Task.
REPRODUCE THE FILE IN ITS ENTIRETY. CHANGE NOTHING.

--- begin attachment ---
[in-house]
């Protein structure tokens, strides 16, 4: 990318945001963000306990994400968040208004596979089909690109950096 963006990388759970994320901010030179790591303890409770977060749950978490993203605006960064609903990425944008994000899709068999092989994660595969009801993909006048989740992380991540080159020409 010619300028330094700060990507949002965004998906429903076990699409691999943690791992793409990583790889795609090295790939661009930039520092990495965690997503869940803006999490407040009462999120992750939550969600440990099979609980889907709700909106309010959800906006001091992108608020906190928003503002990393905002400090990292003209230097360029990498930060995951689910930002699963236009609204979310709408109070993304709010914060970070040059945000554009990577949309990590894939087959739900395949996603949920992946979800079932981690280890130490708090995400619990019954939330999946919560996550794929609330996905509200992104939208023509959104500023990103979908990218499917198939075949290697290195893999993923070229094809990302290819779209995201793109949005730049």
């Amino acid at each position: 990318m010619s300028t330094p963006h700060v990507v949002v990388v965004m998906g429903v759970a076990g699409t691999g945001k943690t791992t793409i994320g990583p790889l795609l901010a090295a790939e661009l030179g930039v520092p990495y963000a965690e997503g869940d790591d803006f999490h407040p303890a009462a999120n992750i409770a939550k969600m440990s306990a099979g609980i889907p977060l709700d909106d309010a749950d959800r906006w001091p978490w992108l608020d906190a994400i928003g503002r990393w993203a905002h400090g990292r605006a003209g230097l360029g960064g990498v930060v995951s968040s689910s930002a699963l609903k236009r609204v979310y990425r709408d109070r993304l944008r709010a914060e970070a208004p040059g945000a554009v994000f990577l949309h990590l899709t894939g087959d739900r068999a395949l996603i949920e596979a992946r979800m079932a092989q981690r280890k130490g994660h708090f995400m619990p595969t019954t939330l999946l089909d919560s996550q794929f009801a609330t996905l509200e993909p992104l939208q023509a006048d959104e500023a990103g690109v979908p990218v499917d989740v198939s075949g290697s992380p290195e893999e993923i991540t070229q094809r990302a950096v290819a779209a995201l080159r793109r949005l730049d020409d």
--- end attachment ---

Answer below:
[in-house]
């Protein structure tokens, strides 16, 4: 990318945001963000306990994400968040208004596979089909690109950096 963006990388759970994320901010030179790591303890409770977060749950978490993203605006960064609903990425944008994000899709068999092989994660595969009801993909006048989740992380991540080159020409 010619300028330094700060990507949002965004998906429903076990699409691999943690791992793409990583790889795609090295790939661009930039520092990495965690997503869940803006999490407040009462999120992750939550969600440990099979609980889907709700909106309010959800906006001091992108608020906190928003503002990393905002400090990292003209230097360029990498930060995951689910930002699963236009609204979310709408109070993304709010914060970070040059945000554009990577949309990590894939087959739900395949996603949920992946979800079932981690280890130490708090995400619990019954939330999946919560996550794929609330996905509200992104939208023509959104500023990103979908990218499917198939075949290697290195893999993923070229094809990302290819779209995201793109949005730049």
């Amino acid at each position: 990318m010619s300028t330094p963006h700060v990507v949002v990388v965004m998906g429903v759970a076990g699409t691999g945001k943690t791992t793409i994320g990583p790889l795609l901010a090295a790939e661009l030179g930039v520092p990495y963000a965690e997503g869940d790591d803006f999490h407040p303890a009462a999120n992750i409770a939550k969600m440990s306990a099979g609980i889907p977060l709700d909106d309010a749950d959800r906006w001091p978490w992108l608020d906190a994400i928003g503002r990393w993203a905002h400090g990292r605006a003209g230097l360029g960064g990498v930060v995951s968040s689910s930002a699963l609903k236009r609204v979310y990425r709408d109070r993304l944008r709010a914060e970070a208004p040059g945000a554009v994000f990577l949309h990590l899709t894939g087959d739900r068999a395949l996603i949920e596979a992946r979800m079932a092989q981690r280890k130490g994660h708090f995400m619990p595969t019954t939330l999946l089909d919560s996550q794929f009801a609330t996905l509200e993909p992104l939208q023509a006048d959104e500023a990103g690109v979908p990218v499917d989740v198939s075949g290697s992380p290195e893999e993923i991540t070229q094809r990302a950096v290819a779209a995201l080159r793109r949005l730049d020409d």